• CHAPTER 10 The Determinants of Disconnectedness: Understanding US Broadband Unavailability
      (pp. 158-188)

      This chapter reviews recent US broadband data, and briefly discusses why the broadband “connectedness” portrayed in the FCC postal code–level data is in some respects problematic, with the problem of “disconnectedness” addressed in this chapter a potentially more significant problem than the FCC postal code numbers may suggest. This chapter’s preliminary conclusions are that, overall, there was a steep decline in “disconnectedness” across the United States over the 2005–2008 period, but that significant pockets of disconnectedness persist.

      Given the increasing emphasis among analysts on the role, actual and potential, of information technology in productivity growth,¹ it is not...

    • CHAPTER 11 European Broadband Spending: Implications of Input-Output Analysis and Opportunity Costs
      (pp. 189-208)

      Currently, many advanced countries have proposed broadband as part of the government’s responsibility to combat the digital divide. The idea is that government should increase the accessibility of broadband to people who have not yet been able to access it, especially in rural areas. A prime example has been the so-called Obama Package, a $787 billion stimulus bill signed into law on February 17, 2009, as the American Recovery and Reinvestment Act of 2009. This act included $7.2 billion to support a variety of broadband-related programs, including $4.7 billion for the build-out of broadband in unserved and underserved areas.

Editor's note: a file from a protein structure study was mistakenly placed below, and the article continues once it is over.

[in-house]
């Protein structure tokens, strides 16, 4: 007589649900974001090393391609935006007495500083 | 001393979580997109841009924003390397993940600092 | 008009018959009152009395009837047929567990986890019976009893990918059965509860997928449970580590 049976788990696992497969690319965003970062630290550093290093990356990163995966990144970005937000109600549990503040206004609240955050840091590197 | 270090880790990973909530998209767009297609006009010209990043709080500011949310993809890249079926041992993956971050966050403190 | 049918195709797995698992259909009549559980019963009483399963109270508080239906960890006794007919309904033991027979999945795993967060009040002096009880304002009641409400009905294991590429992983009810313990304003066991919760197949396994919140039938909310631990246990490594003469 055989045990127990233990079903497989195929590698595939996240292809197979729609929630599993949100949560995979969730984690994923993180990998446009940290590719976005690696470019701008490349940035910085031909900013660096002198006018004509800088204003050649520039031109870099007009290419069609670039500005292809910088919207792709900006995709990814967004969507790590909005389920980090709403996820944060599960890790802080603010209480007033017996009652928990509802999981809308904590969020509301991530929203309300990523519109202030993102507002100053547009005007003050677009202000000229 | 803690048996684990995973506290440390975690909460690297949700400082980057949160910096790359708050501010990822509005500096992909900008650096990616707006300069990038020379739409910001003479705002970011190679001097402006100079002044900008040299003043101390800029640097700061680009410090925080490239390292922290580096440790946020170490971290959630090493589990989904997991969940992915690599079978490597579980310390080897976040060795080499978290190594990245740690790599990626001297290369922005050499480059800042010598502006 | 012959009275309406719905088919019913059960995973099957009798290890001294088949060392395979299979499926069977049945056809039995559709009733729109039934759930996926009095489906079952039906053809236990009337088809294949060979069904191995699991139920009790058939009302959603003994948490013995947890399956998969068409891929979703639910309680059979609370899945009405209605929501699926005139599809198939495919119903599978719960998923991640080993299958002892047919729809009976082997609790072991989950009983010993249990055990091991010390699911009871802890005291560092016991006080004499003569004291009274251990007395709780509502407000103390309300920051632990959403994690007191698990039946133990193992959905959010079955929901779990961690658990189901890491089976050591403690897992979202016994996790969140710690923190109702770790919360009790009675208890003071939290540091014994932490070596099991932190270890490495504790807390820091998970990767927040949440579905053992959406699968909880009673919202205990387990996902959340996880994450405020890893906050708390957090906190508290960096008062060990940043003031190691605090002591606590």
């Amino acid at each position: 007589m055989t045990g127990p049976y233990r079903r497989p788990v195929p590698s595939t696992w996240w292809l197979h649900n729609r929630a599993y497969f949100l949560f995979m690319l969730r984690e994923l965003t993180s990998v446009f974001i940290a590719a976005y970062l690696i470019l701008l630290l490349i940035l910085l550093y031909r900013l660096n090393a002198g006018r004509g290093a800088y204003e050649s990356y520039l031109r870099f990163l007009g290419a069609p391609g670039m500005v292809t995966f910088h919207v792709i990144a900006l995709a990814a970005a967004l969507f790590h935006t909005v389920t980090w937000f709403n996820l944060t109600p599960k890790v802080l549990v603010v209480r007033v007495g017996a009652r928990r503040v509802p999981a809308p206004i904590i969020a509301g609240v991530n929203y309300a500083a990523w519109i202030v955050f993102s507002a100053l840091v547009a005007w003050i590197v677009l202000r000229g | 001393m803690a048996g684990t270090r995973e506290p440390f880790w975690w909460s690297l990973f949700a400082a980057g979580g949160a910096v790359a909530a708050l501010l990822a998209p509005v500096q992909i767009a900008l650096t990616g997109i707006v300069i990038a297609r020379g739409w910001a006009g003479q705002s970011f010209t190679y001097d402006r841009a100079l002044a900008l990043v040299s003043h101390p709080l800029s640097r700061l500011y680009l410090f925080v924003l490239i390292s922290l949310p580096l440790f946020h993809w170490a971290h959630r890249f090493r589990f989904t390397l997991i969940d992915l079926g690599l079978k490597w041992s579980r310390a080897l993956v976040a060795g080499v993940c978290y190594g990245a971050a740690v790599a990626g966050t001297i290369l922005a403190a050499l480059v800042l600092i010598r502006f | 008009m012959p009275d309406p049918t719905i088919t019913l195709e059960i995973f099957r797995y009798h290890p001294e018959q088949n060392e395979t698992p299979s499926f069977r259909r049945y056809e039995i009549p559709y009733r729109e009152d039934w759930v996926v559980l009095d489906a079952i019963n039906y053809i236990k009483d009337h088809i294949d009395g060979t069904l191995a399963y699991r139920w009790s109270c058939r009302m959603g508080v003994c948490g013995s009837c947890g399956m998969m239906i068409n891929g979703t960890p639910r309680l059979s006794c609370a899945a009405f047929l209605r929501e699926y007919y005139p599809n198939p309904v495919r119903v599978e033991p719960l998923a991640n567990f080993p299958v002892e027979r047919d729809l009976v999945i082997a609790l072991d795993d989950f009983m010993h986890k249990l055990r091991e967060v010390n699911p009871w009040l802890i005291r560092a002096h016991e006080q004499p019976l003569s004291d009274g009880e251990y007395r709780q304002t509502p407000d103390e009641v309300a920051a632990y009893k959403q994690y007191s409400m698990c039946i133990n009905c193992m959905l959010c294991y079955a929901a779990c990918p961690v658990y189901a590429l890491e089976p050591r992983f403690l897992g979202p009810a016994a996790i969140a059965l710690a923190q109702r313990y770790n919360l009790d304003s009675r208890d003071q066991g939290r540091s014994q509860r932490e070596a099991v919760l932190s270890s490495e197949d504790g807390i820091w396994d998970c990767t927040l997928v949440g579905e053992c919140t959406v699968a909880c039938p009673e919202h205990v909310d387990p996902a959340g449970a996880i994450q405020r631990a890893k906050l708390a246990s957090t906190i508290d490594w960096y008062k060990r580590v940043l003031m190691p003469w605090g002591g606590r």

• CHAPTER 12 Using Data for Policy Development: Designing a Universal Service Fund for Tanzania
      (pp. 209-228)

      Many developing countries have established universal service funds to subsidize the extension of a telecommunications infrastructure to areas that are unattractive to private investment because of high costs or low revenue potential. There are many challenges in implementing these funds, particularly where there is little experience in estimating demand for new services such as Internet and broadband, and limited time and resources to collect field data.

      This chapter examines how data, primarily from existing sources, is being used to implement a universal service fund for Tanzania. It is presented as an example of relying primarily on existing data from multiple...

  7. NOTES
    (pp. 229-268)
    (pp. 269-296)
  9. List of Contributors
    (pp. 297-304)
  10. INDEX
    (pp. 305-311)
  11. Back Matter
    (pp. 312-312)